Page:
Then I slowly pulled away the release liner while unrolling the canvas over the adhesive. With a sheet of tracing paper covering the canvas, I gently rubbed the surface with a rag until all the release liner was pulled out. As I forgot to take a picture of this step, I'm using a reference from an older artwork. 


I turned the board upside down on the mirror to trim the extra canvas with an X-Acto knife.


Trimming the extra canvas.


Here's the canvas mounted and trimmed.


I rolled a rubber brayer all over the surface protected by tracing paper.


Then I placed the board under weights overnight. Heavy books will do especially with smaller pieces. 


Finally I painted the sides of the cradled board with acrylic.


On my next post I will talk about the process of getting my artwork professionally photographed.


Step 1: before varnishing

Step 2: sealing the artwork

Step 3: mounting the artwork on a panel

Step 4: digital capture of the artwork

Step 5: applying the final varnish

Step 6: framing the artwork


Step 2 - Sealing the Artwork

After cleaning up the artwork from debris and cat hair, as explained in Step 1, I taped the canvas on a piece of gatorboard. Any rigid surface like cardboard or foamboard can also work for this purpose. Then I took it outside to begin the sealing process.

Sealing the piece creates a separation layer between the painting and the final varnish. Because the final varnish ages and collects dust and grime through the years, it needs to be removable for conservation purposes; if it sticks to the painting it would be impossible to replace. 

However, there's another very important reason for sealing. In my technique, beside colored pencils, I use wax pastels (Neocolor), both the water-soluble and water-resistant ones, and blend them with heat . If I were to apply the final varnish without sealing, the water-soluble pastels would get wet and possibly smeared by the brush during the painting process. I use a final varnish because I frame my art without glass.  

I sealed the artwork with Golden Archival Spray Varnish, gloss. This sealing varnish contains ultraviolet light filters and stabilizers (UVLS) to provide archival protection and inhibit light damage. It's a mineral spirit varnish and therefore I apply it outside while wearing a dust mask on a non-windy day. I lean the artwork on a wall so that big droplets fall onto the pavement and not on the painting. 

Golden Archival Spray Varnish can be used in place of fixative by colored pencil artists who frame their work under glass. It not only protects from UV damage but it also completely suppresses wax bloom formation, a problem that occurs with some wax-based colored pencils. For this purpose, 5 or 6 light layers are sufficient.

Considering that my piece is very large and needs complete sealing, I sprayed a total of 12 light layers, waiting at least 30 minutes in between. After each layer I bring the artwork inside the garage and let it dry away from sun and moving air. I rotate the artwork from a horizontal to a vertical position at each spraying session and always spray from side to side at about 10" distance. When the sealing process is finished I let the artwork rest inside for a few days. 

On my next post I will show you how I mount the canvas on a 40" x 60" x 2" Claybord.

Step 1: before varnishing

Step 2: sealing the artwork

Step 3: mounting the artwork on a panel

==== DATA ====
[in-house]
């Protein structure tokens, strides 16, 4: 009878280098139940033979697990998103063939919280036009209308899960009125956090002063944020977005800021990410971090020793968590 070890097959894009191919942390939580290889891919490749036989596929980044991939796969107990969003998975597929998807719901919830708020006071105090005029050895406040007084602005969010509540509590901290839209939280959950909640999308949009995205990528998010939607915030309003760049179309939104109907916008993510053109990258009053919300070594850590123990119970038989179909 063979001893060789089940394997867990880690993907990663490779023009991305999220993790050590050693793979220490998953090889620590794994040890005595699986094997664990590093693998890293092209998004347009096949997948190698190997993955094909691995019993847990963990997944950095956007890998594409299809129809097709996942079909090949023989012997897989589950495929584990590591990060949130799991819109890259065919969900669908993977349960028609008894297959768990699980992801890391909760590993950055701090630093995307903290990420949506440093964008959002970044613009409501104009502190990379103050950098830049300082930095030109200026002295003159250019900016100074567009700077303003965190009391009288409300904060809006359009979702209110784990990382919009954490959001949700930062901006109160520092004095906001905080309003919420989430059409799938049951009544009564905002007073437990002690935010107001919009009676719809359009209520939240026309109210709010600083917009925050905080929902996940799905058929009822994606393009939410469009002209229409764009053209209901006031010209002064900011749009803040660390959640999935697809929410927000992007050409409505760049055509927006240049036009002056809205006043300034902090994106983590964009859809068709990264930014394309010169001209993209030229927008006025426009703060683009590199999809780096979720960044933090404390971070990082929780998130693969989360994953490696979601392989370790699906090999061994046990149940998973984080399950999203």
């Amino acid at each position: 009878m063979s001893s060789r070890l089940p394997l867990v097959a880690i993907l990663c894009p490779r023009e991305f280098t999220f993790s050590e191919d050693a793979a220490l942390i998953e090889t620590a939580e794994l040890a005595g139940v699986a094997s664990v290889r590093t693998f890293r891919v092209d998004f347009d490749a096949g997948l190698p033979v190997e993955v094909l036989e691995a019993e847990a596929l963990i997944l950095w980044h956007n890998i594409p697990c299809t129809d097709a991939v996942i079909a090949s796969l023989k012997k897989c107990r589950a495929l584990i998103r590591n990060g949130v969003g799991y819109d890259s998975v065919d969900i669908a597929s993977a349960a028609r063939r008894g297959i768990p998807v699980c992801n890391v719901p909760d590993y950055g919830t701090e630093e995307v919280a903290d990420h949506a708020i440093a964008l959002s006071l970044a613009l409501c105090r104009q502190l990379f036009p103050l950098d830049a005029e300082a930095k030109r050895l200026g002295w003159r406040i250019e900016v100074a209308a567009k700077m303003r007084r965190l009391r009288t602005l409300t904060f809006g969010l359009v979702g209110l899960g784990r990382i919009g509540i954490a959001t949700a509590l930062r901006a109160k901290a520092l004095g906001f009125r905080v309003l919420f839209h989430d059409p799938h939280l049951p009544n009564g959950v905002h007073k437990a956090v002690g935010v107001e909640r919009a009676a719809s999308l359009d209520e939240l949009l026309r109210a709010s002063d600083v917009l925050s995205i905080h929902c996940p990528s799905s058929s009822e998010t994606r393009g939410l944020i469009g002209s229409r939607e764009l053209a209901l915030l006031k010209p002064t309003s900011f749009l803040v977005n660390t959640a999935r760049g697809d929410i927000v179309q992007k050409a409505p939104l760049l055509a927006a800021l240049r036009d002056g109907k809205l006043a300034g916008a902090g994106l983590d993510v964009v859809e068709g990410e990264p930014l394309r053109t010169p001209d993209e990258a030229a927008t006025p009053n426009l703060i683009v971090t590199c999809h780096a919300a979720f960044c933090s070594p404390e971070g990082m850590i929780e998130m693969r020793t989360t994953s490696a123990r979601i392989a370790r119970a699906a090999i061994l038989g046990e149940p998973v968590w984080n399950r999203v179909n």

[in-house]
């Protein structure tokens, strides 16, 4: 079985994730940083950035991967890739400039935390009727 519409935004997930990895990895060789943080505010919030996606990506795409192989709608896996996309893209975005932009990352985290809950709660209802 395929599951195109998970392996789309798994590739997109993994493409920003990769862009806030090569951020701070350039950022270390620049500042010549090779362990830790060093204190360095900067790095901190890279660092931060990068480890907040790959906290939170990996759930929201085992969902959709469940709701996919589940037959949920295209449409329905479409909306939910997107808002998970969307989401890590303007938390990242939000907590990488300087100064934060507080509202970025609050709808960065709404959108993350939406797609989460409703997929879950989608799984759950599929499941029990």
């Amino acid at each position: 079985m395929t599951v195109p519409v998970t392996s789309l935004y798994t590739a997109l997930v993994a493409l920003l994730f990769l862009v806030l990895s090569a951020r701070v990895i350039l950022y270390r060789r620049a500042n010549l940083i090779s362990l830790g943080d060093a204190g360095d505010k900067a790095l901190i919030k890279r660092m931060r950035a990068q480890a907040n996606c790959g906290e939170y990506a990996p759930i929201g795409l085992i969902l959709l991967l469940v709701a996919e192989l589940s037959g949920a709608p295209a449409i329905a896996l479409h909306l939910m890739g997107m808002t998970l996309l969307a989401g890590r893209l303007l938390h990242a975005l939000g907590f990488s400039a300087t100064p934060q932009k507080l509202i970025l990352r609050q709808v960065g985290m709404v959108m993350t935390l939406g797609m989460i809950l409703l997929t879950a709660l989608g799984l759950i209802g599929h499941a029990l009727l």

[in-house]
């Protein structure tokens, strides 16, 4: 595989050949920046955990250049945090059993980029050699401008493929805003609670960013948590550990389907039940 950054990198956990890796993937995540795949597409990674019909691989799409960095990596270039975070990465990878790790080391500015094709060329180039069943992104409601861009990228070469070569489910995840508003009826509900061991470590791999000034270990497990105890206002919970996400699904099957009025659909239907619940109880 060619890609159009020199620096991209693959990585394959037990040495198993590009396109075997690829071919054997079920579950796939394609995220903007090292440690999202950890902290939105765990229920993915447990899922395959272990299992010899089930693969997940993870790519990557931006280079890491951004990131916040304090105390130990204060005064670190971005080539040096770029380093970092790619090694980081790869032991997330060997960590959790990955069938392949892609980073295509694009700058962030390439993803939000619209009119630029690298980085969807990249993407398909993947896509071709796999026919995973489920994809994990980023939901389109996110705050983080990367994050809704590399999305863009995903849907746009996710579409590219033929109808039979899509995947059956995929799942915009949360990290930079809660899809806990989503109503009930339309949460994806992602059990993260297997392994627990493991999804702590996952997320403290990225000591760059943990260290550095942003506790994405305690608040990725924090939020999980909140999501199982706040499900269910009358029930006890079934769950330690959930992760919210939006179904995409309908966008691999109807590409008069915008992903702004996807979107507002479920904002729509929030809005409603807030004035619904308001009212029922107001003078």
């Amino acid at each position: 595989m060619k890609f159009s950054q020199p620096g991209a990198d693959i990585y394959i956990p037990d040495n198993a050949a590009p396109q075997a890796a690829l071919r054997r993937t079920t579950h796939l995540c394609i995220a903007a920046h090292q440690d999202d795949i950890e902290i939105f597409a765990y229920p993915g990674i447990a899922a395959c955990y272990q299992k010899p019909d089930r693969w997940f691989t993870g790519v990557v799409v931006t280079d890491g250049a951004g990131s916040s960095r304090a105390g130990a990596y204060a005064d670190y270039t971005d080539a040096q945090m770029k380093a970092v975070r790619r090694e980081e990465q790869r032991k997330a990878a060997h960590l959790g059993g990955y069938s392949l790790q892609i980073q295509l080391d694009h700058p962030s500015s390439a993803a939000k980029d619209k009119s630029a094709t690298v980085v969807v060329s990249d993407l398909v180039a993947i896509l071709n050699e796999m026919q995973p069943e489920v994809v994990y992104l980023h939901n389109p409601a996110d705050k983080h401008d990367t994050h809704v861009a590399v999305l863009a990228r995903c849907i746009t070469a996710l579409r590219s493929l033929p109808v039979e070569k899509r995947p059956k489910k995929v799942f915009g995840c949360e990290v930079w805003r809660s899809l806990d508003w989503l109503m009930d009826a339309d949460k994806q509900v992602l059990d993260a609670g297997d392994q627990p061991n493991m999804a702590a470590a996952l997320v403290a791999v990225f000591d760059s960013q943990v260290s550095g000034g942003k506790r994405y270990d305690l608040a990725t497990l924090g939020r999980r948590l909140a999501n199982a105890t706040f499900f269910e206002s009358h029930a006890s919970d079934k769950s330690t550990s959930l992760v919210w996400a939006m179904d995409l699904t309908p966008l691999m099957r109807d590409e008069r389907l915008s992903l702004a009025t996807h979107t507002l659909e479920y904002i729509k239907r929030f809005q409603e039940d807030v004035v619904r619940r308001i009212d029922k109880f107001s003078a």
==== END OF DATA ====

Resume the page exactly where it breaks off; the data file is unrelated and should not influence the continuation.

Step 4: digital capture of the artwork

Step 5: applying the final varnish

Step 6: framing the artwork


Step 1- Before Varnishing

I've finally finished my 40" x 60" piece and now I'm preparing the surface for varnishing.

Step 1: I begin by going over the highlights that lost their brightness with a white Neocolor. I will then examine every single square inch of canvas (in this case 2,400 sq inches) with my strongest magnifiers. If you work with colored pencils and wax pastels like Neocolors, you know how easily tiny debris of pigment can become embedded in the surface. The goal is to lightly scrape off the debris and the occasional cat hair using a small X-ACTO knife. This takes some patience of course but it's a worthwhile effort; it's very disappointing to notice debris after varnishing because, at that point, there's nothing one can do. 

I will post five more steps to explore and update the intricacies of my method of glassless framing. After more than 10 years of experience with this method I have developed a reliable technique that I'm always happy to share. 

Step 2: sealing the artwork to create a separation layer before the final varnish

Step 3: mounting the artwork on a panel

Step 4: digital capture of the artwork

Step 5: applying the final varnish

Step 6: framing the artwork


Almost There

This piece was definitely a challenge due to its size and complexity. So many times I wanted to give up! Over the last few years I put it aside for other artworks; I took several long breaks but always went back to it.

A method that helped me persevere was to concentrate only on a small section at a time, sometimes just a single pebble. I imagined that pebble to be like a small painting so I could feel a sense of accomplishment when it was finished. I then pretended to start a brand new painting with the next pebble. I also never compared how much I had accomplished with how much more I had left to do.

Now I can see the finish line and I’m so proud of myself.

Here is a quote that inspired and comforted me throughout the long process:
“Small steps may appear unimpressive, but don't be deceived. They are the means by which perspectives are subtly altered, mountains are gradually scaled, and lives are drastically changed.” ― Richelle E. Goodrich

Size: 40" x 60"
Medium: Prismacolor and Luminance colored pencil, Neocolor artist crayon
Surface: extra fine texture canvas primed with Art Spectrum Colourfix primer

How I prime canvas:
Development of one pebble:
Technique: Icarus Painting Board


My Largest Work in Progress

This is a progress photo of my 40” x 60” canvas in colored pencil, artist crayon/wax pastel and a little acrylic. I started this work several years ago but I had to put it aside for other projects. I was finally able to resume it recently. As you can see, I’ve completed a little less than 2/3.

This piece is definitely a challenge due to its size and complexity. I concentrate on one pebble at the time and try not to look at how much is left to do, not an easy task. A friend of mine posted this comment on Facebook: “Oh wow! Now that's what I call dedication!” My reply was: “Dedication and insanity, I need them both.”

Size: 40" x 60"
Medium: Prismacolor and Luminance colored pencil, Neocolor artist crayon/wax pastel and a little acrylic
Tools: tortillions, paper stumps, color shapers
Surface: extra fine texture canvas primed with Art Spectrum Colourfix primer
How I prime canvas for drawing media:
Development of one pebble:
Technique: Icarus Painting Board